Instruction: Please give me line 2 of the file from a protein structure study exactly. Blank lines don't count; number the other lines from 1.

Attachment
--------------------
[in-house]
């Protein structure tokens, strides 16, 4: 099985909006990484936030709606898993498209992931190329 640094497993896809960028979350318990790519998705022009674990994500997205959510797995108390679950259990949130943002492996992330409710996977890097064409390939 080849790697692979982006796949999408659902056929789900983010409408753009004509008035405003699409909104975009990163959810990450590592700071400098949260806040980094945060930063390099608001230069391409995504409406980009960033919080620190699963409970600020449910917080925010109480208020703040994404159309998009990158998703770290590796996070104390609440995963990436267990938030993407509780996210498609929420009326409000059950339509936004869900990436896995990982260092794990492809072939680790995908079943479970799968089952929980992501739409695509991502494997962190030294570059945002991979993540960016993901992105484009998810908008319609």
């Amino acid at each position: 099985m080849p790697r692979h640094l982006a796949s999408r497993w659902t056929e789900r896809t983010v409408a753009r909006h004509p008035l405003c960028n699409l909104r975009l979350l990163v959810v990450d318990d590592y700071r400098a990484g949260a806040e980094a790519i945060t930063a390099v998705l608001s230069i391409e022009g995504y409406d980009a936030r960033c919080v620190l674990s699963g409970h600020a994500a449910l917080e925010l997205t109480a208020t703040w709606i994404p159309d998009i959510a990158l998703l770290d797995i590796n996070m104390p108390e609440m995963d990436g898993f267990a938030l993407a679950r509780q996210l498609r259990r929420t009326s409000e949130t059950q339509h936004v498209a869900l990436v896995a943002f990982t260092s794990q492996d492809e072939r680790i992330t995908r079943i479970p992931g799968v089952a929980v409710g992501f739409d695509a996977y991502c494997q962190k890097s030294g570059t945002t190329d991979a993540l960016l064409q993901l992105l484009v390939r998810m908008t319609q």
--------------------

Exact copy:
């Protein structure tokens, strides 16, 4: 099985909006990484936030709606898993498209992931190329 640094497993896809960028979350318990790519998705022009674990994500997205959510797995108390679950259990949130943002492996992330409710996977890097064409390939 080849790697692979982006796949999408659902056929789900983010409408753009004509008035405003699409909104975009990163959810990450590592700071400098949260806040980094945060930063390099608001230069391409995504409406980009960033919080620190699963409970600020449910917080925010109480208020703040994404159309998009990158998703770290590796996070104390609440995963990436267990938030993407509780996210498609929420009326409000059950339509936004869900990436896995990982260092794990492809072939680790995908079943479970799968089952929980992501739409695509991502494997962190030294570059945002991979993540960016993901992105484009998810908008319609």